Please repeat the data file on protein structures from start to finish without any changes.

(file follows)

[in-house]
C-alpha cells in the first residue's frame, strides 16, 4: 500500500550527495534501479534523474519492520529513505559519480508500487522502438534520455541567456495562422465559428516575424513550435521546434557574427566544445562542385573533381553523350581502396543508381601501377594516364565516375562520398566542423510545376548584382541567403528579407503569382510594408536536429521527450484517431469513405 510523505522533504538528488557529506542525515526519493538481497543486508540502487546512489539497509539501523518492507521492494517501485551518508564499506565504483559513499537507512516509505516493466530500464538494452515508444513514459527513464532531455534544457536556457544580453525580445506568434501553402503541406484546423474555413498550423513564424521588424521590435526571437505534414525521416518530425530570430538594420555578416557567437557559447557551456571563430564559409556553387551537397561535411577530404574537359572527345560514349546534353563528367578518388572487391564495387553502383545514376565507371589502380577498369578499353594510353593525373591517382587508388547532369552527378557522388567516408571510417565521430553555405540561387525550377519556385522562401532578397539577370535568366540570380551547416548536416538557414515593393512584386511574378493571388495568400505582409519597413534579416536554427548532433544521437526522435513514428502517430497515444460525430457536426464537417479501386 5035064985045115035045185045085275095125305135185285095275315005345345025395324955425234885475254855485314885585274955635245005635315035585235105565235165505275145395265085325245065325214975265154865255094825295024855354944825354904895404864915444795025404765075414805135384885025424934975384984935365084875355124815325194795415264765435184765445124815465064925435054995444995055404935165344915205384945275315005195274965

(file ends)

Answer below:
[in-house]
C-alpha cells in the first residue's frame, strides 16, 4: 500500500550527495534501479534523474519492520529513505559519480508500487522502438534520455541567456495562422465559428516575424513550435521546434557574427566544445562542385573533381553523350581502396543508381601501377594516364565516375562520398566542423510545376548584382541567403528579407503569382510594408536536429521527450484517431469513405 510523505522533504538528488557529506542525515526519493538481497543486508540502487546512489539497509539501523518492507521492494517501485551518508564499506565504483559513499537507512516509505516493466530500464538494452515508444513514459527513464532531455534544457536556457544580453525580445506568434501553402503541406484546423474555413498550423513564424521588424521590435526571437505534414525521416518530425530570430538594420555578416557567437557559447557551456571563430564559409556553387551537397561535411577530404574537359572527345560514349546534353563528367578518388572487391564495387553502383545514376565507371589502380577498369578499353594510353593525373591517382587508388547532369552527378557522388567516408571510417565521430553555405540561387525550377519556385522562401532578397539577370535568366540570380551547416548536416538557414515593393512584386511574378493571388495568400505582409519597413534579416536554427548532433544521437526522435513514428502517430497515444460525430457536426464537417479501386 5035064985045115035045185045085275095125305135185285095275315005345345025395324955425234885475254855485314885585274955635245005635315035585235105565235165505275145395265085325245065325214975265154865255094825295024855354944825354904895404864915444795025404765075414805135384885025424934975384984935365084875355124815325194795415264765435184765445124815465064925435054995444995055404935165344915205384945275315005195274965